Does Iressa (gefitinib) cause side effects?
It works by preventing lung cancer cells from growing and multiplying. Many cells, including cancer cells, have receptors on their surfaces for epidermal growth factor (EGF), a protein that is normally produced by the body and that promotes the growth and multiplication of cells.
When EGF attaches to epidermal growth factor receptors (EGFRs), it causes an enzyme called tyrosine kinase to become active within the cells. Tyrosine kinase triggers chemical processes that cause the cells, including cancer cells, to grow, multiply, and spread.
Iressa attaches to EGFRs and thereby blocks the attachment of EGF and the activation of tyrosine kinase. This mechanism for stopping cancer cells from growing and multiplying is very different from the mechanisms of chemotherapy and hormonal therapy.
Common side effects of Iressa include
- skin reactions,
- nail disorders,
- inflammation of the lining of the mouth,
- decreased appetite, and
- eye irritation.
Serious side effects of Iressa include
- interstitial lung disease (symptoms include new or worsening cough, fever, or difficulty in breathing) and
- severe or persistent diarrhea,
- loss of appetite, or
Patients who receive drugs that increase an enzyme in the liver called CYP 3A4 that destroys Iressa (for example, rifampin or phenytoin) may need a higher dose of Iressa to maintain the effectiveness of Iressa.
Similarly, patients who receive drugs that reduce CYP 3A4, for example, ketoconazole, itraconazole, fluconazole, erythromycin, clarithromycin, ritonavir, nelfinavir, indinavir, nefazodone, as well as grapefruit juice, may need a lower dose of Iressa to prevent side effects from increased levels of Iressa.
What are the important side effects of Iressa (gefitinib)?
About one in one hundred persons receiving gefitinib develop a potentially serious lung condition called interstitial lung disease that causes inflammation within the lung. Therefore, patients taking gefitinib who develop new or worsening cough, fever, or difficulty in breathing should contact their physician immediately.
Eye irritation has been observed in patients receiving gefitinib, and patients who develop the onset of new eye symptoms should contact their physician.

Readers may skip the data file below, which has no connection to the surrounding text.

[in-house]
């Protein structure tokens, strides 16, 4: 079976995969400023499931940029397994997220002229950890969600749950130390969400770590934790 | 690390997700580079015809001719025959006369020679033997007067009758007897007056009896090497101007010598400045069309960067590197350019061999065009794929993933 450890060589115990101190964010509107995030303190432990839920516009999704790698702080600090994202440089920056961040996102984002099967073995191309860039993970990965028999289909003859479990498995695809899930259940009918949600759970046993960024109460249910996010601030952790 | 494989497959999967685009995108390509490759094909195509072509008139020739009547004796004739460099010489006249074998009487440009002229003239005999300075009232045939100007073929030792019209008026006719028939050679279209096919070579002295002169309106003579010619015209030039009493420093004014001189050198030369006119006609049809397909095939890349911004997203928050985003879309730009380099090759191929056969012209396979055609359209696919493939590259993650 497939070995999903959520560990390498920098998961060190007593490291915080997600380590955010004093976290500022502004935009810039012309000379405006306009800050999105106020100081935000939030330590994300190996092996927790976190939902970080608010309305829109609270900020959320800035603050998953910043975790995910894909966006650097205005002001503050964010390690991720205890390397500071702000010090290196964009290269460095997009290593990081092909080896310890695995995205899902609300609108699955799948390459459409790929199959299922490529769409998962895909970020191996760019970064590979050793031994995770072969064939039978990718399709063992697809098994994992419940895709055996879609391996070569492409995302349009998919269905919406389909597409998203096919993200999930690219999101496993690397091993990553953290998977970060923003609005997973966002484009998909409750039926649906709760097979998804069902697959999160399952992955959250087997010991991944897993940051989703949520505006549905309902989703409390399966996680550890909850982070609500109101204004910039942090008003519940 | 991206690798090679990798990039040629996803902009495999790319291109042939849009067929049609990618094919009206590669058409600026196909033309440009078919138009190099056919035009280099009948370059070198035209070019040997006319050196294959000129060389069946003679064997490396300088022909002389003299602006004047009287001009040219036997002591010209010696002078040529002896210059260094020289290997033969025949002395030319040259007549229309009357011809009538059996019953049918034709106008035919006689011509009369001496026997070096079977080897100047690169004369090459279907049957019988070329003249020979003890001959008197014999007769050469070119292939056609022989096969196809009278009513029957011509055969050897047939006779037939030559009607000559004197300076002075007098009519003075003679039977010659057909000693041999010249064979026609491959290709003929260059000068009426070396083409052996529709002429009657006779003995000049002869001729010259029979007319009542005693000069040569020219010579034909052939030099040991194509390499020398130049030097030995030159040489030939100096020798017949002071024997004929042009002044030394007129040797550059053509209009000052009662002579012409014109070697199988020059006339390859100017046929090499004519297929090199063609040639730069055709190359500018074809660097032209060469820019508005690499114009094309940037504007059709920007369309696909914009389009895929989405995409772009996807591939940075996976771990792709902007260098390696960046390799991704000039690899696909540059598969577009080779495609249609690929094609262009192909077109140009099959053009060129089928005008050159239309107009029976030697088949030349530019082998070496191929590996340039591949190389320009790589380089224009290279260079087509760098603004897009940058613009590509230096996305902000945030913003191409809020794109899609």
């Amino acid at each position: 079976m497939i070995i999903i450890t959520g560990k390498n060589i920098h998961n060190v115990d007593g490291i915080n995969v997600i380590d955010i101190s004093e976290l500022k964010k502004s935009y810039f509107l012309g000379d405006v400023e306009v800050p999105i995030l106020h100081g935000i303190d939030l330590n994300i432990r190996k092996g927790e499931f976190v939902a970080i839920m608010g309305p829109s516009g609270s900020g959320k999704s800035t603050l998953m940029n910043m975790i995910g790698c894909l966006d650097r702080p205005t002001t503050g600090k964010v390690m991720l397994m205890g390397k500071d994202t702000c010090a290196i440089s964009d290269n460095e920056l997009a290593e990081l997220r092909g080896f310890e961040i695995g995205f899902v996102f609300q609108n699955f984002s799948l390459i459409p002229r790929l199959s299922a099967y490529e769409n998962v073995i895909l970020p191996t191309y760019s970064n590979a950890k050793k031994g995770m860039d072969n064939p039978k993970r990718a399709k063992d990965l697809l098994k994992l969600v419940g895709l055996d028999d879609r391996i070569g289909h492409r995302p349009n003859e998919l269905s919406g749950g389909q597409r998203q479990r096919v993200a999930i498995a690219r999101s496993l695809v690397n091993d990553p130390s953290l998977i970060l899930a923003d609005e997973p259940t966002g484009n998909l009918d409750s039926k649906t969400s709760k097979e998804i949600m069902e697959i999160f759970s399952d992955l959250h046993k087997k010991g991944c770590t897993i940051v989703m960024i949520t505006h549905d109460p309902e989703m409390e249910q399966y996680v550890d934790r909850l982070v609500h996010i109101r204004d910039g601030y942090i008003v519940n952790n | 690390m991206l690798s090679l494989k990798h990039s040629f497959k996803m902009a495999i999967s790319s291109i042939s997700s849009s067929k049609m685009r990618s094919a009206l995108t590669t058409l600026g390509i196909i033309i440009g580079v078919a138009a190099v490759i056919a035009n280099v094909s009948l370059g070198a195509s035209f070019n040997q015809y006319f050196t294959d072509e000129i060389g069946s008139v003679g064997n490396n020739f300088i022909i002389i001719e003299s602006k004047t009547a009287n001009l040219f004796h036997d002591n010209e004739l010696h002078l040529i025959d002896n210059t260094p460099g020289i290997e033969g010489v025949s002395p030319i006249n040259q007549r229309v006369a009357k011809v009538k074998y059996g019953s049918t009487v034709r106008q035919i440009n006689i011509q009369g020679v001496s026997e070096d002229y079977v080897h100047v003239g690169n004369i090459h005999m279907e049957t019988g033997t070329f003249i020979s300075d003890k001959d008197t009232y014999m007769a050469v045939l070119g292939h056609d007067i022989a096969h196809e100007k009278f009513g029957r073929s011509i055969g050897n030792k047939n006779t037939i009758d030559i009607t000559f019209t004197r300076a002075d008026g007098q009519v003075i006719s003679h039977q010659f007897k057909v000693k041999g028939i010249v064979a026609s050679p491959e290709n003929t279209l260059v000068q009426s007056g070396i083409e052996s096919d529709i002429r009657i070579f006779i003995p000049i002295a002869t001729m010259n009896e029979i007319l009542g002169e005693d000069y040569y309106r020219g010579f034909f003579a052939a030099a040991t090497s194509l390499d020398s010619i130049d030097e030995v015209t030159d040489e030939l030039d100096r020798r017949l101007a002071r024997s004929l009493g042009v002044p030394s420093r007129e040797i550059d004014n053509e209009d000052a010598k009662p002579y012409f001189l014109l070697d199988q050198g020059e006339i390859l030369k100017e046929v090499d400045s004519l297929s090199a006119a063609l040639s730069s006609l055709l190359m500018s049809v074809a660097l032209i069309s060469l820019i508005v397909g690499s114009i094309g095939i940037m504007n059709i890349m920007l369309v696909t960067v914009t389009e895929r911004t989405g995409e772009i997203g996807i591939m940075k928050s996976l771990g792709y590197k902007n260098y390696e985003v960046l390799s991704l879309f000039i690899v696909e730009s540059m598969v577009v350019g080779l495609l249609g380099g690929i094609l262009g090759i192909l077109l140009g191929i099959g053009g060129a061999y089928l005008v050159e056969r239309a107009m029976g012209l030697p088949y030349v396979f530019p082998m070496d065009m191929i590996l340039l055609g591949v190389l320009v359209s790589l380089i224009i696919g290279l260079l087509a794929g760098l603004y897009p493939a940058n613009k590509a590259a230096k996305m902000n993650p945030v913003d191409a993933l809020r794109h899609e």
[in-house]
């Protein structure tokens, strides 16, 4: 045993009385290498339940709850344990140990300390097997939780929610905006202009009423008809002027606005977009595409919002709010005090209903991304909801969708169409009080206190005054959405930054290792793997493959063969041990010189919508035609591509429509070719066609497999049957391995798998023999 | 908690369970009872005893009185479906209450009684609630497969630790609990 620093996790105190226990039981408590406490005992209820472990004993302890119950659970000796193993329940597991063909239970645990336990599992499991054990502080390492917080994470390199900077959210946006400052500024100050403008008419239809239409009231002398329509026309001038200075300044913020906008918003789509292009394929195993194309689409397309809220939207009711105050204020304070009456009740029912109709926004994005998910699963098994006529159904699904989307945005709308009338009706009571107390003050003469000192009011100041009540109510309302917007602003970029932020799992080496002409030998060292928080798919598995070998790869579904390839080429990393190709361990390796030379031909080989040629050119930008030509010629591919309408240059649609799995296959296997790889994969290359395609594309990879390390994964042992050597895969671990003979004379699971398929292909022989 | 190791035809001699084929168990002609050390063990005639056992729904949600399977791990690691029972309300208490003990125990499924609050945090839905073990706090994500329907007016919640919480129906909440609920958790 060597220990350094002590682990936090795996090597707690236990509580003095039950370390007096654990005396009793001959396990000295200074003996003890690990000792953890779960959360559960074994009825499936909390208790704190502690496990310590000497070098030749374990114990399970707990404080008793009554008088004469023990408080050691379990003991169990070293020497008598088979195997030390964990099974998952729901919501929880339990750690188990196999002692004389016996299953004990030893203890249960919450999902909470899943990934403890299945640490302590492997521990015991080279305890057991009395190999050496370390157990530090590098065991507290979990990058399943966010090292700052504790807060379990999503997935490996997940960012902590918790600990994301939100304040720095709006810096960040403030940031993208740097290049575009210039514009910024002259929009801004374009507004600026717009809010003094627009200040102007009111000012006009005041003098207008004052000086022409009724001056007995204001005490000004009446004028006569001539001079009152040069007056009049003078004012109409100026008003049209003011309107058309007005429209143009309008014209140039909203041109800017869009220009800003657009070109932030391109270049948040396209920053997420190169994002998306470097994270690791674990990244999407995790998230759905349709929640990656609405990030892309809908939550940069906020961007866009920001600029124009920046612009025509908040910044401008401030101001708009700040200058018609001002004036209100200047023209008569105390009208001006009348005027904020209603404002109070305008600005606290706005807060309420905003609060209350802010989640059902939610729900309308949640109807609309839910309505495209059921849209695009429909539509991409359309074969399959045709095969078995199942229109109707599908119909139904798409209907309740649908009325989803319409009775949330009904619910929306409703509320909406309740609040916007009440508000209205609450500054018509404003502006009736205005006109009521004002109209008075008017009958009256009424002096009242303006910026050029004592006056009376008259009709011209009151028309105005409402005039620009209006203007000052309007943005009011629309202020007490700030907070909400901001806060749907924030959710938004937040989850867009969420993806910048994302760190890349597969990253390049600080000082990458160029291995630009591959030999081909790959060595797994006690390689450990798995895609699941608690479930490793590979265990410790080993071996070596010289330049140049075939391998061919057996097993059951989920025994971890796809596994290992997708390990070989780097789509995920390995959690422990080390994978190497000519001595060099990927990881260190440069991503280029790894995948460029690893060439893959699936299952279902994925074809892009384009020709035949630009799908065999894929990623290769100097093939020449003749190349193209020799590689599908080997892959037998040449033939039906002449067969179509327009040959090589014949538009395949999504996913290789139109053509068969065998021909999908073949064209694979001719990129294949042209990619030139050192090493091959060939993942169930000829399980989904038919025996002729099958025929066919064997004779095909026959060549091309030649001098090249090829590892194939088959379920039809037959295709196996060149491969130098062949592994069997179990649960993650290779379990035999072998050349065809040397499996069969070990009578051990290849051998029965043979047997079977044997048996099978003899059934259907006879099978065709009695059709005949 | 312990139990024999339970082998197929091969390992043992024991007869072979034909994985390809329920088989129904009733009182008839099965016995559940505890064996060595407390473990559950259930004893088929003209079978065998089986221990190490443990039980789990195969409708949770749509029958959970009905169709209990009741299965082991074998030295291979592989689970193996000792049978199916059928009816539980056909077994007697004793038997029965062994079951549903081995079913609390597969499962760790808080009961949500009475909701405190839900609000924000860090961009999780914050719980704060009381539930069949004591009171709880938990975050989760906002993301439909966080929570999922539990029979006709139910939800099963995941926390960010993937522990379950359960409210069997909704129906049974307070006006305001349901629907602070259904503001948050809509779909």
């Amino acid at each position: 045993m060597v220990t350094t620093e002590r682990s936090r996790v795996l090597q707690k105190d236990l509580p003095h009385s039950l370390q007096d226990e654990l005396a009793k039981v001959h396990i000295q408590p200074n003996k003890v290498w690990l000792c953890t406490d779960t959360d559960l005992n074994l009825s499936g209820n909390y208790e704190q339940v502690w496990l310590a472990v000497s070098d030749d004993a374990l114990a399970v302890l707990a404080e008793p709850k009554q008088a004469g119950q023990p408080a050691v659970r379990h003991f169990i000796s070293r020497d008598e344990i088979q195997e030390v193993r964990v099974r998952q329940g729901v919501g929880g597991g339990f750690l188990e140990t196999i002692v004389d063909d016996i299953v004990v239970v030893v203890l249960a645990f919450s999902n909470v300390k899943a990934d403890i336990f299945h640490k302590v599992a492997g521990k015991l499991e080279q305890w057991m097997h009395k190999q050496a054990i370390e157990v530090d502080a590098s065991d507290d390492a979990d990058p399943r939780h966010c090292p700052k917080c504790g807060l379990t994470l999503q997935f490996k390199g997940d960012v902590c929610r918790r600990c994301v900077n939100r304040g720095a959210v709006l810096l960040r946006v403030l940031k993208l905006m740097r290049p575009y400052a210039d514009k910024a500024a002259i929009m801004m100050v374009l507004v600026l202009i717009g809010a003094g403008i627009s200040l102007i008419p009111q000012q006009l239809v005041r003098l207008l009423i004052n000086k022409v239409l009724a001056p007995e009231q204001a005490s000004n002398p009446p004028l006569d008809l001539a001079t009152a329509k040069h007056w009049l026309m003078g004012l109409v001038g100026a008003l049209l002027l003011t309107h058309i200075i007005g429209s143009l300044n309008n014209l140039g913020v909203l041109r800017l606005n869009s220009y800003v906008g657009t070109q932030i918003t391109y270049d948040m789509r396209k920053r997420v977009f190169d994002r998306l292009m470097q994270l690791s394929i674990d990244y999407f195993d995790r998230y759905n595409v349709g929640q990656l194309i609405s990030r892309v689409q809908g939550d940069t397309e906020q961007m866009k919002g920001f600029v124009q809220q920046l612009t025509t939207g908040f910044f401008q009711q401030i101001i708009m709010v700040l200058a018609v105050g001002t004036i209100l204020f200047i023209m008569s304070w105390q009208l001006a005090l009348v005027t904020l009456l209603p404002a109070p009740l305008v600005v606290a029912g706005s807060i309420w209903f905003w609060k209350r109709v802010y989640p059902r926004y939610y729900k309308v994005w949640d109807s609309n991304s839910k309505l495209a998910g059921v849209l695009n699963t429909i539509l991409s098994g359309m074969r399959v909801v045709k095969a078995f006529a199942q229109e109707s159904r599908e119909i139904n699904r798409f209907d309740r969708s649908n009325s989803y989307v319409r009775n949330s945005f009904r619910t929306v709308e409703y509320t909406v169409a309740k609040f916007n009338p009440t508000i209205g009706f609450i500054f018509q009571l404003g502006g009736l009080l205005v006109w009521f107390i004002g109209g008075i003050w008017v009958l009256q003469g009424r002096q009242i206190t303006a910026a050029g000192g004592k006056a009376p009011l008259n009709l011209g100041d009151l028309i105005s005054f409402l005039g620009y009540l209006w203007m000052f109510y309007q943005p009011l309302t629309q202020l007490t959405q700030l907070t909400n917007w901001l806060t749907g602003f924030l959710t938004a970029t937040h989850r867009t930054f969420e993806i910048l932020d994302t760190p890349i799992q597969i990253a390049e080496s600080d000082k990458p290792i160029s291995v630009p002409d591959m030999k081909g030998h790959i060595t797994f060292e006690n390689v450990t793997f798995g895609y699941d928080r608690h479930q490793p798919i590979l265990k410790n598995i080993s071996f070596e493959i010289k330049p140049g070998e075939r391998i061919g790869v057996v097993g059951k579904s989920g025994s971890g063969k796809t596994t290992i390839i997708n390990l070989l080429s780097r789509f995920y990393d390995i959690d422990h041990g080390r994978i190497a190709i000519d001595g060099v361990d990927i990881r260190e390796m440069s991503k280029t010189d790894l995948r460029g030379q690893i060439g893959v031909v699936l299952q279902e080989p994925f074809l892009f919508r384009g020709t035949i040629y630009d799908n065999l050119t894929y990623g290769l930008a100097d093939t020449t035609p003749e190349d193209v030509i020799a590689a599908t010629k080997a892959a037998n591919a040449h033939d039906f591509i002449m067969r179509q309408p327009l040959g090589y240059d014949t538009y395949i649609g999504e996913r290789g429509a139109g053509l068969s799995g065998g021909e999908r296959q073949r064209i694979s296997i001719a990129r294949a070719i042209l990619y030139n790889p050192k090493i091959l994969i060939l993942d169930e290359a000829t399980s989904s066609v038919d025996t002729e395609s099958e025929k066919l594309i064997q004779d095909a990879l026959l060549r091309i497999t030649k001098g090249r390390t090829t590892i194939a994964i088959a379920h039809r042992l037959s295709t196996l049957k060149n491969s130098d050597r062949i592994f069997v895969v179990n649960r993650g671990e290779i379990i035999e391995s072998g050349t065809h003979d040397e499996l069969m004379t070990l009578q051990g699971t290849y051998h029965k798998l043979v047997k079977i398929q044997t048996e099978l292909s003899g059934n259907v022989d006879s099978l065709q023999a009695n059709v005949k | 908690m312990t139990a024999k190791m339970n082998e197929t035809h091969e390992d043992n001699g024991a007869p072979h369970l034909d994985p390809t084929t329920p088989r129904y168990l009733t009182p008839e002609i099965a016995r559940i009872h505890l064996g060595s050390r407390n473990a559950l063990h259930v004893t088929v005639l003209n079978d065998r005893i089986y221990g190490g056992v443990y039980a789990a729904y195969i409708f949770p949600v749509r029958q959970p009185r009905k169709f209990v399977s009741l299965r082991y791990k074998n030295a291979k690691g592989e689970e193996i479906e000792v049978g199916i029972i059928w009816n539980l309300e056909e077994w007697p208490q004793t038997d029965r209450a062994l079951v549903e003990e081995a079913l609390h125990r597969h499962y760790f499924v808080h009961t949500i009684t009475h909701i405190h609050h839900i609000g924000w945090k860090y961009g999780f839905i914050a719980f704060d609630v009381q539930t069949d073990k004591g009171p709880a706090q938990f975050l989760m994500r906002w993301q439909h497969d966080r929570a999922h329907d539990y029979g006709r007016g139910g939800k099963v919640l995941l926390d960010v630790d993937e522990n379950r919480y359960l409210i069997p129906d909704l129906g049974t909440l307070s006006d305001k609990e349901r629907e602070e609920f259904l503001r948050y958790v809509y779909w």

All patients taking gefitinib should seek medical advice promptly if they develop severe or persistent
Iressa (gefitinib) side effects list for healthcare professionals
The following adverse drug reactions are discussed in more detail in other sections of the labeling:
- Interstitial Lung Disease
- Gastrointestinal Perforation
- Severe or Persistent Diarrhea
- Ocular Disorders including Keratitis
- Bullous and Exfoliative Skin Disorders
Clinical Trials Experience
Because clinical trials are conducted under widely varying conditions, adverse reaction rates observed in the clinical trials of a drug cannot be directly compared to rates in the clinical trials of another drug and may not reflect the rates observed in practice.
The safety of Iressa is based on the data from 2462 patients with NSCLC who received Iressa 250 mg daily monotherapy in three randomized clinical studies (Study 2, Study 3 and Study 4). Patients with a history of interstitial lung disease, drug-induced interstitial disease, radiation pneumonitis that required steroid treatment or any evidence of clinically active interstitial lung disease were excluded from these studies.
- Study 2 was a randomized, multicenter, open-label trial in which 1217 patients were randomized to receive first-line treatment for metastatic NSCLC; 607 patients received Iressa 250 mg daily and 589 patients received carboplatin/paclitaxel.
- The median duration of treatment with Iressa was 5.9 months.
- The study population characteristics were:
- median age 57 years,
- age less than 65 years (73%),
- female (79%),
- Asian (100%),
- NSCLC adenocarcinoma histology (100%),
- never smoker (94%),
- light ex-smoker (6%),
- ECOG PS 0 or 1 (90%).
- Study 3 was a randomized, multicenter, double-blind, placebo-controlled trial in which 1692 patients were randomized to receive second- or third-line treatment for metastatic NSCLC; of which 1126 patients received Iressa 250 mg daily and 562 patients received placebo. The median duration of treatment with Iressa was 2.9 months.
- The study population characteristics were:
- median age 62 years,
- age less than 65 years (60%),
- female (33%),
- Caucasian (75%),
- Asian (21%),
- NSCLC adenocarcinoma histology (48%),
- never smoker (22%),
- ECOG PS 0 or 1 (65%),
- PS 2 (29%),
- PS 3 (5%) and
- two or more prior therapies (51%).
- Study 4 was a randomized, multicenter, open-label trial in which 1466 patients were randomized to receive second-line treatment for metastatic NSCLC; 729 patients received Iressa 250 mg daily and 715 patients received docetaxel. The median duration of treatment with Iressa was 2.4 months.
- The study population characteristics were:
- median age 61 years,
- age less than 65 years (61%),
- female (36%),
- Caucasian (79%),
- Asian (21%),
- NSCLC adenocarcinoma histology (54%),
- never smoker (20%),
- ECOG PS 0 or 1 (88%) and
- two or more prior therapies (16%).